Rapid improvements in data collection, analysis, and planning are driving wholesale changes to information management in human services organizations. As a result, leaders of these organizations are bracing to keep up with increasing internal and external requirements.
Several factors are accelerating human services organizations' IT adoption. States' increased reliance on Medicaid, particularly state-based waivers, has dramatically increased the complexity of reimbursement and service quality management. HIPAA has focused attention on client information privacy and security, while increased access to inexpensive broadband Internet connections makes information more readily available.
This sharpened focus on data and information is rapidly drawing more organizational processes into consideration for IT automation. Yet organizations are running into new technology issues as they move beyond basic tools such as word processing and e-mail.
To make the process smoother, organizations need an enterprise-wide approach. Harvard professor Andrew McAfee describes the process of moving to an enterprise-wide approach as starting with “Function IT” that assists with tasks, then moving to “Network IT” that facilitates interactions, and finally ending up at “Enterprise IT” that specifies business processes.1 McAfee notes that enterprise IT applications are “purchased and imposed…by senior management” and cannot be adopted without “new interdependencies, processes and decision rights.” The change management effort required to implement Enterprise IT requires strong CEO and board support, as well as clear, well-articulated information management processes.
The Joint Commission recognizes this need in its behavioral healthcare standards for the management of information. The standards' goal is to improve organizational client care, services, governance, management, and support processes. Information management processes must:
Identify information needs
Design the information management system structure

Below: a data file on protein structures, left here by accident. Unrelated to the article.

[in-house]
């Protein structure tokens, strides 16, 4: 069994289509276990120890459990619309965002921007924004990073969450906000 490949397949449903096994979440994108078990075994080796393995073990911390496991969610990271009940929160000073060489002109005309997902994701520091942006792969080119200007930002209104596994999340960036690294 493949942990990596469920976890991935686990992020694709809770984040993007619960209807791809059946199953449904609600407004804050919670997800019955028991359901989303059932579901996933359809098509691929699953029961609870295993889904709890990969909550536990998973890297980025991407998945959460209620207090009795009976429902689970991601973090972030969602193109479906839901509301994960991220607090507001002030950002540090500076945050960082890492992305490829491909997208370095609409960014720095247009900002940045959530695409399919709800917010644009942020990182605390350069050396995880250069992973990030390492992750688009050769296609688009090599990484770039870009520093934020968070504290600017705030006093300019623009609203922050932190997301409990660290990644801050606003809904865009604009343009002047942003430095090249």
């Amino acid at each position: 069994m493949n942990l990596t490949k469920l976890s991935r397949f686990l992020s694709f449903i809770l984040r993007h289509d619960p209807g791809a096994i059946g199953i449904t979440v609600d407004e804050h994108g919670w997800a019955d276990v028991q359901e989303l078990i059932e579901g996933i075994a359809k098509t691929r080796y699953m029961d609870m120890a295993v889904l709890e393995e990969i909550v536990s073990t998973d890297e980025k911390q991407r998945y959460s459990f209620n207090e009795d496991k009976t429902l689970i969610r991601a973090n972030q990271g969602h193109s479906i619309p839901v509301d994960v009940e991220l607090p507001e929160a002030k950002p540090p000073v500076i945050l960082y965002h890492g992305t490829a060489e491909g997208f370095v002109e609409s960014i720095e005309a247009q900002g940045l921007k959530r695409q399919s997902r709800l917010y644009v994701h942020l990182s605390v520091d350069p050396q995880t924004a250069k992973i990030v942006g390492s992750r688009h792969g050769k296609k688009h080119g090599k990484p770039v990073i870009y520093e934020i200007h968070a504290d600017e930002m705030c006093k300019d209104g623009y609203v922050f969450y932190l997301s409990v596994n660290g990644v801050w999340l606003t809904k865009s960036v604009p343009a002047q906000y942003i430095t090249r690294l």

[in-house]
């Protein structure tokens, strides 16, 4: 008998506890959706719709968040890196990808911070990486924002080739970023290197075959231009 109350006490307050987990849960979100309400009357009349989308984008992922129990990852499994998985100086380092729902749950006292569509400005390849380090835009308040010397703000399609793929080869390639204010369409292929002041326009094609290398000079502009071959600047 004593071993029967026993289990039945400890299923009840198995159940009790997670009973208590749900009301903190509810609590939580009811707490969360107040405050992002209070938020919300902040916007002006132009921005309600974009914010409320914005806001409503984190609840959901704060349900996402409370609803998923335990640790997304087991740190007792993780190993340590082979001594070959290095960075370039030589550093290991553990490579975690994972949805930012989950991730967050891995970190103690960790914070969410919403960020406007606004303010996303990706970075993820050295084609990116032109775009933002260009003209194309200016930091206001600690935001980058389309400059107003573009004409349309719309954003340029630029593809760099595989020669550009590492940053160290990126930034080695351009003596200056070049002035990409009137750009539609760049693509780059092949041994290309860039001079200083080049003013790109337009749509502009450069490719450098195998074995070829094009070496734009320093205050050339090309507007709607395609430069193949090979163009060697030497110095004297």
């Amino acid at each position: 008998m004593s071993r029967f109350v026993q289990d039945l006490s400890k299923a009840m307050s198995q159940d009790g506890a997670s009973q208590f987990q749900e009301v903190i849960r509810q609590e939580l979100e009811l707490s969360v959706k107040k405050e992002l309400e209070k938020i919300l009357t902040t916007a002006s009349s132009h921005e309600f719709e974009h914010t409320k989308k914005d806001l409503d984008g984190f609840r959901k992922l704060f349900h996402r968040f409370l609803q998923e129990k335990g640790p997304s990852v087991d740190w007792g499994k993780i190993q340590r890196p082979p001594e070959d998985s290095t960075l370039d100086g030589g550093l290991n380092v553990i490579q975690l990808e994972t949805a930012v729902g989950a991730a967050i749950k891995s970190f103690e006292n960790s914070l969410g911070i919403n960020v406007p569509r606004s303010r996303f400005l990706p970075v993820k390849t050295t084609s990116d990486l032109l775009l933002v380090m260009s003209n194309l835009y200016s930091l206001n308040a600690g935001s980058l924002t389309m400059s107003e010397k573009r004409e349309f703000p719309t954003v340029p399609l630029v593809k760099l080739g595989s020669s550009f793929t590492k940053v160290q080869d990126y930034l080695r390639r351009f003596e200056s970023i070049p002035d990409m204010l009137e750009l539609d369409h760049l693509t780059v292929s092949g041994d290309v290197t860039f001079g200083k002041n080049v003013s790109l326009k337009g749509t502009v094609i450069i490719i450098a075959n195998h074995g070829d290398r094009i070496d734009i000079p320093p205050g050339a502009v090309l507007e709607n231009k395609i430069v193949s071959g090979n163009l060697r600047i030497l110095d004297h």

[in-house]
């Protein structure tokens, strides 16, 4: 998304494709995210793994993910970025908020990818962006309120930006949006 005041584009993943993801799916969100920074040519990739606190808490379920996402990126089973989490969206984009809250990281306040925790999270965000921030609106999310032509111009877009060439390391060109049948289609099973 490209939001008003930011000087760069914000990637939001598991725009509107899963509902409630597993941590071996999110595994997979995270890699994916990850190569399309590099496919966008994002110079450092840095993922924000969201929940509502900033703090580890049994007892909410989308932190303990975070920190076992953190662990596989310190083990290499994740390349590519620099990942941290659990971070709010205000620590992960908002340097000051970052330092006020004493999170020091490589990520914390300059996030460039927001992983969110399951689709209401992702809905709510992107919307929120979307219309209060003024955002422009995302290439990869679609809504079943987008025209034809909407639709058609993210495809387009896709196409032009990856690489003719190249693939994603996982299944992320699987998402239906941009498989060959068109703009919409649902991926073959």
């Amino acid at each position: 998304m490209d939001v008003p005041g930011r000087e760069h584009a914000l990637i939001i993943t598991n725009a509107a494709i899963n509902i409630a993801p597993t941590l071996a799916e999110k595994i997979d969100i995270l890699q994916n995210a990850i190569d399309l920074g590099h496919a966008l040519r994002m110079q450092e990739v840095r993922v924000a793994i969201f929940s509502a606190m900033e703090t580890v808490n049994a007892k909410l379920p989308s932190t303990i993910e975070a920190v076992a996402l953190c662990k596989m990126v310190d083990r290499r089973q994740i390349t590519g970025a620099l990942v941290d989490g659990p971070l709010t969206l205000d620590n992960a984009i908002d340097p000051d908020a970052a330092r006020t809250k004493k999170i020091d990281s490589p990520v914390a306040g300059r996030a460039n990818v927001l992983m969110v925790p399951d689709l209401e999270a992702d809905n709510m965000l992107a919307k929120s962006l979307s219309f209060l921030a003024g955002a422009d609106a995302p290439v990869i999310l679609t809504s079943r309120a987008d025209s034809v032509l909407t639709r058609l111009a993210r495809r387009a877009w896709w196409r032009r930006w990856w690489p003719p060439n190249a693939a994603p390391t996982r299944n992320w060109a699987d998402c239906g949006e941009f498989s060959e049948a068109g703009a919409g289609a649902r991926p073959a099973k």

Capture, organize, store, retrieve, process, and analyze data and information
Transmit, report, and display data and information
Safeguard data and information
To take all this into consideration, using enterprise resource planning (ERP) tools is an effective way to implement an enterprise-wide information management process. Yet these IT solutions are daunting for even the most profitable companies. Many organizations instead attempt to integrate several applications to approximate ERP tools' capabilities. The resulting low ERP adoption rate in healthcare organizations in general is mirrored in human services and behavioral healthcare organizations.
To be successful, organizational goals and objectives, such as performance improvement, must come first in process design. An organization might focus on improving client outcomes within financial and other resource constraints. Best practices and/or evidence-based practices provide excellent guidance for process design, as clients, families, and funding sources require more evidence to demonstrate the benefits of services.
Information to plan, deliver, document, and improve services typically is collected in paper and electronic formats. Information management process design must establish consistent information management policies and procedures to ensure underlying data quality and to manage accuracy, completeness, and timeliness of current and future data, as well as future data requirements.
Many successful human services organizations are beginning to address enterprise information management. To ensure individual component compatibility of the enterprise system, policies and procedures have to be developed. Practical considerations include the following:
Network design. As the network expands to serve more users, locations, and applications, network management overhead increases. Consider virtual private network (VPN) Internet technology (allowing users to access the network from other locations), lower maintenance Internet browser-based applications, and an internal portal to serve as a secure single point of access for all applications.
User names and passwords. Nobody likes to remember separate user names and passwords for multiple applications. Applications that integrate network user name and password management (e.g., Microsoft's Active Directory) simplify this process. Identity management software can help to address this issue.
Software compatibility. As new software applications are purchased, focus on compatibility. Integration is easier when all applications rely on common database and reporting tools (e.g., Microsoft SQL).
Organization. Traditional organizations have management structures that illustrate management responsibilities. This structure usually is embedded in human resources information systems (e.g., managers have greater security clearance than line staff). Yet accounting and clinical information systems may require more flexibility, as cross-departmental processes and service locations often don't appear in organizational charts.
Therefore, consider adopting an information management chart that defines organizational “information units.” An information unit is defined by management as a portion of the organization that must be uniquely identified when configuring all software applications so that, for example, financial, human resources, and clinical information for the information unit can be analyzed in isolation from the activities of the rest of the organization.